How in the world did Green Bay Packers quarterback Aaron Rodgers slip all the way down to pick #24 in Round 1 of the 2005 NFL Draft, when he was projected to be one of the top QB’s in the draft?
It was clear to most NFL fans and followers that the San Francisco 49ers were appalled with the performance displayed in 2004 with quarterbacks Tim Rattay and Ken Dorsey. During the week leading up to the 2005 NFL Draft, most mock drafts had Aaron Rodgers, the quarterback from Cal, rated slightly higher than Alex Smith, the college QB from Utah. Thus, it was widely assumed, by media critics and pundits, scouts and draft freaks, that San Fran would select, with the 1st overall pick in the 2005 NFL Draft, Aaron Charles Rodgers, rather than Alexander Douglas Smith.
As you know, this was not the case and the 49ers selected Alex Smith ahead of Aaron Rodgers for one reason and one reason only: They believed Alex Smith was slightly better than Aaron Rodgers. The first bit of luck for the Green Bay Packers in this particular draft.
In fact, many of the NFL teams prior to the Packers pick were not in need of a “franchise quarterback,” or so they thought as they entered the 2005 season. More luck for the Green Bay Packers.
The Miami Dolphins selected a running back with pick #2 in Round 1, because they already had two QB’s A.J. Feeley and Jay Fiedler. Apparently, it made no sense adding a third QB to the Dolphins quarterback controversy.
The Cleveland Browns with pick #3 selected a WR, in order to give QB Jeff Garcia some more ammunition. Chicago, with the 4th selection, tagged a running back to assist the play of Chad Hutchinson and Craig Krenzel, even though statistically both QB’s for the Bears were at the bottom in 2004. The third bit of luck for Green Bay.
In a nutshell, it appears that all of the teams that picked before the Packers must have been happy with their quarterback’s play in 2004. Case in point, Tampa Bay (pick #5) had two QB’s, Brian Griese and Brad Johnston. The Titans, who owned pick #6, were very satisfied with Steve McNair and Billy Volek.
The Vikes (pick #7) had Daunte Culpepper. Arizona (pick #8) was impressed with their QB Josh McCown, and the Redskins (pick #9) were apparently pleased at the moment with the veteran play of Mark Brunell, a former Packers QB, and the “greenhorn” QB Patrick Ramsey. Ironically, instead of selecting Aaron Rodgers with the 9th selection, Washington instead selected Carlos Rogers — a defensive cornerback from Auburn.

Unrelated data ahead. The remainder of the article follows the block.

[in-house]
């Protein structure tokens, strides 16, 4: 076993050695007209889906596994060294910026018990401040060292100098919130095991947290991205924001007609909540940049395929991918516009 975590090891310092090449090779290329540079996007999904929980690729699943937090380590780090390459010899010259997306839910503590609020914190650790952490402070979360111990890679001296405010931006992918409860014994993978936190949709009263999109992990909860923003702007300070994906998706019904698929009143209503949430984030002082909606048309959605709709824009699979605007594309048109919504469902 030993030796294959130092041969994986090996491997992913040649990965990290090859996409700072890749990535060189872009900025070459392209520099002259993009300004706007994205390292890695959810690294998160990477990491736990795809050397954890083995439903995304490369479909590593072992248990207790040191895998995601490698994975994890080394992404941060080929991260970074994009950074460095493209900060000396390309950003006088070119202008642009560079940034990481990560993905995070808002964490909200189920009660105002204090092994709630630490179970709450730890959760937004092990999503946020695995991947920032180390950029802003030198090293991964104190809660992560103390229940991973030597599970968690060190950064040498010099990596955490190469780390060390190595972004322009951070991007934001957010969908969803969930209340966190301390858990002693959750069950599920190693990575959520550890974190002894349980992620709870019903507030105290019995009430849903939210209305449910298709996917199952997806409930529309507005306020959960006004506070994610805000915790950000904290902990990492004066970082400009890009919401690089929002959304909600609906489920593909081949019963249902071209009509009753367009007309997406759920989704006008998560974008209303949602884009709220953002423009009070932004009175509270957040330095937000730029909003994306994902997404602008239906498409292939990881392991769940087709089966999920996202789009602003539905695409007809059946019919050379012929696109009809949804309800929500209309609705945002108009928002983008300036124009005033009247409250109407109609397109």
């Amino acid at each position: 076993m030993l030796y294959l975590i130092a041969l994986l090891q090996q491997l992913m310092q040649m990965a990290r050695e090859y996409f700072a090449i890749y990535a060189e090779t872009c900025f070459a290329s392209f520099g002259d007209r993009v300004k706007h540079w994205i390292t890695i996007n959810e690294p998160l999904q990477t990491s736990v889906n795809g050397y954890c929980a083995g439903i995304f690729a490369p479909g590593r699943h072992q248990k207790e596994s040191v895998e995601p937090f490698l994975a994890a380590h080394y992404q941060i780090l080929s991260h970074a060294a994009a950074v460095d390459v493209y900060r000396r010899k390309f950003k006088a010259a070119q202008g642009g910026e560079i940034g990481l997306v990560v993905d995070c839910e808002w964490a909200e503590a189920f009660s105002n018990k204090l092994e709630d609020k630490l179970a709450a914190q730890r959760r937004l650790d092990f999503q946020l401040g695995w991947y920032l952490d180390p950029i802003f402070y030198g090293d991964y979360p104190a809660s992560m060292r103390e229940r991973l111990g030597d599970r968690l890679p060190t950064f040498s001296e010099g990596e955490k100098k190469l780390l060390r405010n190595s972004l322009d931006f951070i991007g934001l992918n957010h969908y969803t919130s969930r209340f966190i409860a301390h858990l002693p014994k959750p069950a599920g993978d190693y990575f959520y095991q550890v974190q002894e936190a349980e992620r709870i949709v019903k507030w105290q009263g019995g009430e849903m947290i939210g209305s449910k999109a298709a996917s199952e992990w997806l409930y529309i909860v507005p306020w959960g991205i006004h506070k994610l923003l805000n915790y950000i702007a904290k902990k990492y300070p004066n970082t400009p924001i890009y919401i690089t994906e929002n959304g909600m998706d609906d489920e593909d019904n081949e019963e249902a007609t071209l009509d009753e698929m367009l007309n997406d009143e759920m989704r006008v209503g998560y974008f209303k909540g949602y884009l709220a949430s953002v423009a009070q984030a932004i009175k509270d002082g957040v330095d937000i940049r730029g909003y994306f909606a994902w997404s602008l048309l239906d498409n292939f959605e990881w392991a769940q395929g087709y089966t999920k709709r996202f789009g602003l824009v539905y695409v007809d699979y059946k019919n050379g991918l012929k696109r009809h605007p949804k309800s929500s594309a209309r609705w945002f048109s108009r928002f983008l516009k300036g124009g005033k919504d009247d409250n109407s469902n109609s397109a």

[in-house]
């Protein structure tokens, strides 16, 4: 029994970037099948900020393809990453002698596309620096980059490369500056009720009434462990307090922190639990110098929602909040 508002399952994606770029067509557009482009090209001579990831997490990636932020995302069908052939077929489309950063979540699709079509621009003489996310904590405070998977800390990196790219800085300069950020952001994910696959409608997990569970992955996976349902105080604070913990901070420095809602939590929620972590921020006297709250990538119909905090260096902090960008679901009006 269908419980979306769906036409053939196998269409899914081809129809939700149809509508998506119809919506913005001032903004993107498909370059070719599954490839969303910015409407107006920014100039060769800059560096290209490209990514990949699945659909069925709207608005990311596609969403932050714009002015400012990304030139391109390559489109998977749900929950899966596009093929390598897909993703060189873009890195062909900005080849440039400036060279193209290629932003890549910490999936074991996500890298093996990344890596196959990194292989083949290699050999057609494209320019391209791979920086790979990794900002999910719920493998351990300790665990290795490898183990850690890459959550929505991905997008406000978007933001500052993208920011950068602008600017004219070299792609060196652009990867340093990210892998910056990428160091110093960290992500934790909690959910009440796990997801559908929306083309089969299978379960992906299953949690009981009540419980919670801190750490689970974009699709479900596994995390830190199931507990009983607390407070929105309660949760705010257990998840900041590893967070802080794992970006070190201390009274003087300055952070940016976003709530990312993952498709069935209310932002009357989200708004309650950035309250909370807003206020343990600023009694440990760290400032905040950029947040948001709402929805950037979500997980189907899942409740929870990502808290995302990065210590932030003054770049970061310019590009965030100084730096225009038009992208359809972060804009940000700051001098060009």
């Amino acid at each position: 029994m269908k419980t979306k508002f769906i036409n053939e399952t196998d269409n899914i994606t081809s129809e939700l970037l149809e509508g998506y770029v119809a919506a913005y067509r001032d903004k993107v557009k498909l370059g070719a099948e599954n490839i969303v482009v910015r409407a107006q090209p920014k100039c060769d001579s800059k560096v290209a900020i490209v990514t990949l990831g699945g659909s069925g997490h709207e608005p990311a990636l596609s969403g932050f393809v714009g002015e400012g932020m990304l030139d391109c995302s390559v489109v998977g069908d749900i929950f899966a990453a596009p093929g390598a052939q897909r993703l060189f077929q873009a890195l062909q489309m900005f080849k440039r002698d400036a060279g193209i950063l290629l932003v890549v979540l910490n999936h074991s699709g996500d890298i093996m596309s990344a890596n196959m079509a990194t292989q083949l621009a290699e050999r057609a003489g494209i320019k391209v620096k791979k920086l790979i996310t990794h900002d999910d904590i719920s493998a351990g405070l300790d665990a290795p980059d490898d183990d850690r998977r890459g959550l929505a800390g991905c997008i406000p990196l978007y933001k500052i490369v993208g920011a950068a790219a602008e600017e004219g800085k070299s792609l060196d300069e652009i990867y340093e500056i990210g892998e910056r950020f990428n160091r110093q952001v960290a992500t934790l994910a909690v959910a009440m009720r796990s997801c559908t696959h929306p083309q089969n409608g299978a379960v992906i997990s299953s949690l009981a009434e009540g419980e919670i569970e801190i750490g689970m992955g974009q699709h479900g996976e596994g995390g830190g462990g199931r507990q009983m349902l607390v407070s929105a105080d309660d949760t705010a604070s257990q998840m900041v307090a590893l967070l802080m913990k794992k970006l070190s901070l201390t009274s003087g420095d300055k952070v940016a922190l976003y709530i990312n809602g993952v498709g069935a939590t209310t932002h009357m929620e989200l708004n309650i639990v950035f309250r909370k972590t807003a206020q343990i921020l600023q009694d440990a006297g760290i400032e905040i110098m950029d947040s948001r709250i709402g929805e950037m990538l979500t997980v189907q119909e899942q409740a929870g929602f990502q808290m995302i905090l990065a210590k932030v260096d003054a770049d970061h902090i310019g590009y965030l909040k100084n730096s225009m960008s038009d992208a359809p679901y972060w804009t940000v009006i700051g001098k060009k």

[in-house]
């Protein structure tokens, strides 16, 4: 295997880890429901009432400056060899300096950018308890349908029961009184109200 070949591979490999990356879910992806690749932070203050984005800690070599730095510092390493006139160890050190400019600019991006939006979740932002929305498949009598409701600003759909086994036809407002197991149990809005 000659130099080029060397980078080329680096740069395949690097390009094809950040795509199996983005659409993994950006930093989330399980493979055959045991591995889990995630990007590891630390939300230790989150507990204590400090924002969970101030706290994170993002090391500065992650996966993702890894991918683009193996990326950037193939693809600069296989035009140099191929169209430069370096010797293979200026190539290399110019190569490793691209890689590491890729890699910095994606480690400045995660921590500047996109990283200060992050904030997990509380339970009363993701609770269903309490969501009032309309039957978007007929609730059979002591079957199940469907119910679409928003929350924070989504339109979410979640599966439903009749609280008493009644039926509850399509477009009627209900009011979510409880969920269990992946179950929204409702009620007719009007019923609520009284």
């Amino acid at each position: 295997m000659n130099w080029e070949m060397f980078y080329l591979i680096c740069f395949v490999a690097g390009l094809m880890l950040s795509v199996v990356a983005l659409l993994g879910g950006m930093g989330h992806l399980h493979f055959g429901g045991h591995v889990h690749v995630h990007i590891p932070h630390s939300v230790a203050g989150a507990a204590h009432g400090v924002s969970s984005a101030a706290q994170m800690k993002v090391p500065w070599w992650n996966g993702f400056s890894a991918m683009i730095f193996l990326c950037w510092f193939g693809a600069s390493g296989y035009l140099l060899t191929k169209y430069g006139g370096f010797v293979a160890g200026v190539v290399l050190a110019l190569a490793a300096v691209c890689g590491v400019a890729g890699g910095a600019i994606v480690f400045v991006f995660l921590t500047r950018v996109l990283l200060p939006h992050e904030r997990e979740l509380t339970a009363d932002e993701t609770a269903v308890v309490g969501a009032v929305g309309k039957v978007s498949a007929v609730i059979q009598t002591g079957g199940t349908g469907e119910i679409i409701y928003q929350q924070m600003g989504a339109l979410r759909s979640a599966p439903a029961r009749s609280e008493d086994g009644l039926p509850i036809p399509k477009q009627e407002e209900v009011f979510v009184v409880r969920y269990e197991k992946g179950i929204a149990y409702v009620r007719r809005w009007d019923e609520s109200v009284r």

So, let’s go on: The Lions with pick #10 were tickled pink with QB Joey Harrington. The Cowboys, at pick #11, were heavily invested in Vinny Testaverde and the Chargers (pick #12) were enamored with Drew Brees and Phillip Rivers.
The Saints (pick #13) had acquired Aaron Brooks a few years earlier from the Packers via a trade and the Carolina Panthers (pick #14) were pleased as punch with Jake Delhomme. Furthermore, the KC Chiefs (pick #15) were sitting pretty with Trent Green and the Texans (pick #16) drafted the then promising David Carr in 2002.
Moving on, the Cincinnati Bengals, who were led by quarterback Carson Palmer, picked a linebacker with pick #17 to bolster the team’s defense. The Vikings, who had two picks in Round 1, selected a defensive end, Erasmus James from Wisconsin, with pick #18 to do the same.
The Rams (pick #19) loved QB Marc Bulger’s emergence and selected an offensive tackle to protect him. The Cowboys, who also had two picks in the 1st round, selected a “D” End as well with pick #20.
The Jacksonville Jaguars with pick #21 selected a wide receiver to compliment QB Byron Leftwich and the Ravens, with pick #22, also selected a wide receiver to team up with quarterbacks Kyle Boller and Anthony Wright. The Raiders, with pick #23, thought Kerry Collins could get the job done and selected a cornerback.
Finally, when the Packers were on the clock with pick #24, they selected Aaron Charles Rodgers, and, as you know, the rest is history.
By the way, after the Green Bay Packers selected Aaron Rodgers as the “heir apparent” to Brett Favre with pick #24, the Washington Redskins, with pick #25, selected Jason Campbell, a QB from Auburn. Given the fact that the Redskins had two picks (pick #9 and pick #25) in the 2005 NFL Draft, I am left wondering why they didn’t pick Aaron Rodgers at #9 and Carlos Rogers, the CB from Auburn, if he was available at pick #25?
Make no mistake, if any of the teams previously mentioned had thought that they were in need of a franchise quarterback or an heir apparent going into the 2005 season, they would have netted and landed Aaron Charles Rodgers, and then who knows where the Packers would be sitting today. And so, in my eyes, the Green Bay Packers got lucky; I mean really lucky.
Ted Thompson has done a pretty decent job in the draft department since landing Aaron in 2005. Scanning his latest draft picks, names like Jordy Nelson, Clay Matthews, Randall Cobb and Eddy Lacy stand out. But, just like fishing, drafting players is also a matter of timing and luck.
So, again, how lucky we are to have snagged and landed #12, “the Packer lunker of a lifetime,” in our draft net after so many teams had passed on him!
I wonder how lucky we will get when Aaron Rodgers decides to hang up his football cleats.